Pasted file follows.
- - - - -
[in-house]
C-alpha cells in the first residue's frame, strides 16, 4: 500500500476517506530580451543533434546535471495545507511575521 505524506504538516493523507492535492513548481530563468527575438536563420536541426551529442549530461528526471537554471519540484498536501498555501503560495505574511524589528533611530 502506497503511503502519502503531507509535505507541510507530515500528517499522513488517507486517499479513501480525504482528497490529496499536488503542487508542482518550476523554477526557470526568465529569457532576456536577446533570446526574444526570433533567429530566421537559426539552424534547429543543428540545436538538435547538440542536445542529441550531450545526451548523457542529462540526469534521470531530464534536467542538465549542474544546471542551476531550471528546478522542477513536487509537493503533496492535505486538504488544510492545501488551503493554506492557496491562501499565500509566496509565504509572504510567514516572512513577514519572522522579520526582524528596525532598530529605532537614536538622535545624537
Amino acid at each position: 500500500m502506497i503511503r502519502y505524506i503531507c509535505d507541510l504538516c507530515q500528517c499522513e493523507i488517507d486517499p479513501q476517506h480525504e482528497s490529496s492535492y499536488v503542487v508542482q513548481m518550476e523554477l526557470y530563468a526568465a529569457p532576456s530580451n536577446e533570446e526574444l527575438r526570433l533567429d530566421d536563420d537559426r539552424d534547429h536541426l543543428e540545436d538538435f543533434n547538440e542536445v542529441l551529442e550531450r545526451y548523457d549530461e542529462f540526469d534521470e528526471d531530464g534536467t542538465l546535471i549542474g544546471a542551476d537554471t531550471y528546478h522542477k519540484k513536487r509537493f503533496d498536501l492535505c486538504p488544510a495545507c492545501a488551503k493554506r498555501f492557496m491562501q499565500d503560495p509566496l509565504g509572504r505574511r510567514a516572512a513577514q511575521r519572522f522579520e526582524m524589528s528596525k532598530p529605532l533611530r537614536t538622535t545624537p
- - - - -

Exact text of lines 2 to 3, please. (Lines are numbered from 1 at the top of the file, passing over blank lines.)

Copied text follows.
C-alpha cells in the first residue's frame, strides 16, 4: 500500500476517506530580451543533434546535471495545507511575521 505524506504538516493523507492535492513548481530563468527575438536563420536541426551529442549530461528526471537554471519540484498536501498555501503560495505574511524589528533611530 502506497503511503502519502503531507509535505507541510507530515500528517499522513488517507486517499479513501480525504482528497490529496499536488503542487508542482518550476523554477526557470526568465529569457532576456536577446533570446526574444526570433533567429530566421537559426539552424534547429543543428540545436538538435547538440542536445542529441550531450545526451548523457542529462540526469534521470531530464534536467542538465549542474544546471542551476531550471528546478522542477513536487509537493503533496492535505486538504488544510492545501488551503493554506492557496491562501499565500509566496509565504509572504510567514516572512513577514519572522522579520526582524528596525532598530529605532537614536538622535545624537
Amino acid at each position: 500500500m502506497i503511503r502519502y505524506i503531507c509535505d507541510l504538516c507530515q500528517c499522513e493523507i488517507d486517499p479513501q476517506h480525504e482528497s490529496s492535492y499536488v503542487v508542482q513548481m518550476e523554477l526557470y530563468a526568465a529569457p532576456s530580451n536577446e533570446e526574444l527575438r526570433l533567429d530566421d536563420d537559426r539552424d534547429h536541426l543543428e540545436d538538435f543533434n547538440e542536445v542529441l551529442e550531450r545526451y548523457d549530461e542529462f540526469d534521470e528526471d531530464g534536467t542538465l546535471i549542474g544546471a542551476d537554471t531550471y528546478h522542477k519540484k513536487r509537493f503533496d498536501l492535505c486538504p488544510a495545507c492545501a488551503k493554506r498555501f492557496m491562501q499565500d503560495p509566496l509565504g509572504r505574511r510567514a516572512a513577514q511575521r519572522f522579520e526582524m524589528s528596525k532598530p529605532l533611530r537614536t538622535t545624537p